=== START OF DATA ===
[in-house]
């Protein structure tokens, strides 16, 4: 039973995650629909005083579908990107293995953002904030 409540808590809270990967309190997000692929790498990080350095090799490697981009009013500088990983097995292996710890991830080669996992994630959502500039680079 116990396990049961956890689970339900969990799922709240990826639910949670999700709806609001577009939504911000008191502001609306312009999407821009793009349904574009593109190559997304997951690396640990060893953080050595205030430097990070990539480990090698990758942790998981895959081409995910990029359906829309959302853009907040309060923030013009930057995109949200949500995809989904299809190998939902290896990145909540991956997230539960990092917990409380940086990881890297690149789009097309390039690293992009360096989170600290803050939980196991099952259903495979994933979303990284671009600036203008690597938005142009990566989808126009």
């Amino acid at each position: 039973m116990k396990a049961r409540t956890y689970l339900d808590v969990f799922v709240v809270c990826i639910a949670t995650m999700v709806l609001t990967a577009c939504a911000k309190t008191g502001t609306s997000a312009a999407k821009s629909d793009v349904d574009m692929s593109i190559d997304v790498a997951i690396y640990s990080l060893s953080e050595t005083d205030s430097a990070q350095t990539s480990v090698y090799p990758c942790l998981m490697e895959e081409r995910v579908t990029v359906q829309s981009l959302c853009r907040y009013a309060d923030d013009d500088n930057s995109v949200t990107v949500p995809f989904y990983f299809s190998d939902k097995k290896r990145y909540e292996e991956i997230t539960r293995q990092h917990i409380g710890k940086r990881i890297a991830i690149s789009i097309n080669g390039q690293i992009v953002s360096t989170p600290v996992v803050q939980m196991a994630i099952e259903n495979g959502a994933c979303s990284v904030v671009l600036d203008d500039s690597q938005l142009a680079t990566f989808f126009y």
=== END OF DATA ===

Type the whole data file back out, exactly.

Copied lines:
[in-house]
């Protein structure tokens, strides 16, 4: 039973995650629909005083579908990107293995953002904030 409540808590809270990967309190997000692929790498990080350095090799490697981009009013500088990983097995292996710890991830080669996992994630959502500039680079 116990396990049961956890689970339900969990799922709240990826639910949670999700709806609001577009939504911000008191502001609306312009999407821009793009349904574009593109190559997304997951690396640990060893953080050595205030430097990070990539480990090698990758942790998981895959081409995910990029359906829309959302853009907040309060923030013009930057995109949200949500995809989904299809190998939902290896990145909540991956997230539960990092917990409380940086990881890297690149789009097309390039690293992009360096989170600290803050939980196991099952259903495979994933979303990284671009600036203008690597938005142009990566989808126009």
């Amino acid at each position: 039973m116990k396990a049961r409540t956890y689970l339900d808590v969990f799922v709240v809270c990826i639910a949670t995650m999700v709806l609001t990967a577009c939504a911000k309190t008191g502001t609306s997000a312009a999407k821009s629909d793009v349904d574009m692929s593109i190559d997304v790498a997951i690396y640990s990080l060893s953080e050595t005083d205030s430097a990070q350095t990539s480990v090698y090799p990758c942790l998981m490697e895959e081409r995910v579908t990029v359906q829309s981009l959302c853009r907040y009013a309060d923030d013009d500088n930057s995109v949200t990107v949500p995809f989904y990983f299809s190998d939902k097995k290896r990145y909540e292996e991956i997230t539960r293995q990092h917990i409380g710890k940086r990881i890297a991830i690149s789009i097309n080669g390039q690293i992009v953002s360096t989170p600290v996992v803050q939980m196991a994630i099952e259903n495979g959502a994933c979303s990284v904030v671009l600036d203008d500039s690597q938005l142009a680079t990566f989808f126009y």